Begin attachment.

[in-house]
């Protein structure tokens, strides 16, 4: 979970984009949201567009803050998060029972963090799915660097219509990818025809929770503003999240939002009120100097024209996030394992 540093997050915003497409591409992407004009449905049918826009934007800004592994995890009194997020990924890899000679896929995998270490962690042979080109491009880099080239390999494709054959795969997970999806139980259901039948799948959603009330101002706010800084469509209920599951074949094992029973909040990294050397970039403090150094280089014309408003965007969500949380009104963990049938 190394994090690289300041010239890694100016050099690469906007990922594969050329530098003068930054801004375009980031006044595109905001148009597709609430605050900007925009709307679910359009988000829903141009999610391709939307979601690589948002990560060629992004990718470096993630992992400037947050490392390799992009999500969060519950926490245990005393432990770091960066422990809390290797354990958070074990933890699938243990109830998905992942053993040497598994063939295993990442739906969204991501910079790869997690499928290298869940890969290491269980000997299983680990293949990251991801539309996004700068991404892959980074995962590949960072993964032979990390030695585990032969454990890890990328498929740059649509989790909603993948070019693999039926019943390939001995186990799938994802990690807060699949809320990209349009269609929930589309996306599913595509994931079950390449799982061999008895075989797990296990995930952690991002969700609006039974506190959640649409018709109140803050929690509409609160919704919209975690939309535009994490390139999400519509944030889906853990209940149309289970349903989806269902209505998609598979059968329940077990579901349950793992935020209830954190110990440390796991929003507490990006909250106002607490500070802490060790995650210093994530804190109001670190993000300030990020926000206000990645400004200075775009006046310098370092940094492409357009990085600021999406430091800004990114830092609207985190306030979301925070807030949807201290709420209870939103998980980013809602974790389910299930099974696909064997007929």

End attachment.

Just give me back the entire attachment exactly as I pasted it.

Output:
[in-house]
């Protein structure tokens, strides 16, 4: 979970984009949201567009803050998060029972963090799915660097219509990818025809929770503003999240939002009120100097024209996030394992 540093997050915003497409591409992407004009449905049918826009934007800004592994995890009194997020990924890899000679896929995998270490962690042979080109491009880099080239390999494709054959795969997970999806139980259901039948799948959603009330101002706010800084469509209920599951074949094992029973909040990294050397970039403090150094280089014309408003965007969500949380009104963990049938 190394994090690289300041010239890694100016050099690469906007990922594969050329530098003068930054801004375009980031006044595109905001148009597709609430605050900007925009709307679910359009988000829903141009999610391709939307979601690589948002990560060629992004990718470096993630992992400037947050490392390799992009999500969060519950926490245990005393432990770091960066422990809390290797354990958070074990933890699938243990109830998905992942053993040497598994063939295993990442739906969204991501910079790869997690499928290298869940890969290491269980000997299983680990293949990251991801539309996004700068991404892959980074995962590949960072993964032979990390030695585990032969454990890890990328498929740059649509989790909603993948070019693999039926019943390939001995186990799938994802990690807060699949809320990209349009269609929930589309996306599913595509994931079950390449799982061999008895075989797990296990995930952690991002969700609006039974506190959640649409018709109140803050929690509409609160919704919209975690939309535009994490390139999400519509944030889906853990209940149309289970349903989806269902209505998609598979059968329940077990579901349950793992935020209830954190110990440390796991929003507490990006909250106002607490500070802490060790995650210093994530804190109001670190993000300030990020926000206000990645400004200075775009006046310098370092940094492409357009990085600021999406430091800004990114830092609207985190306030979301925070807030949807201290709420209870939103998980980013809602974790389910299930099974696909064997007929």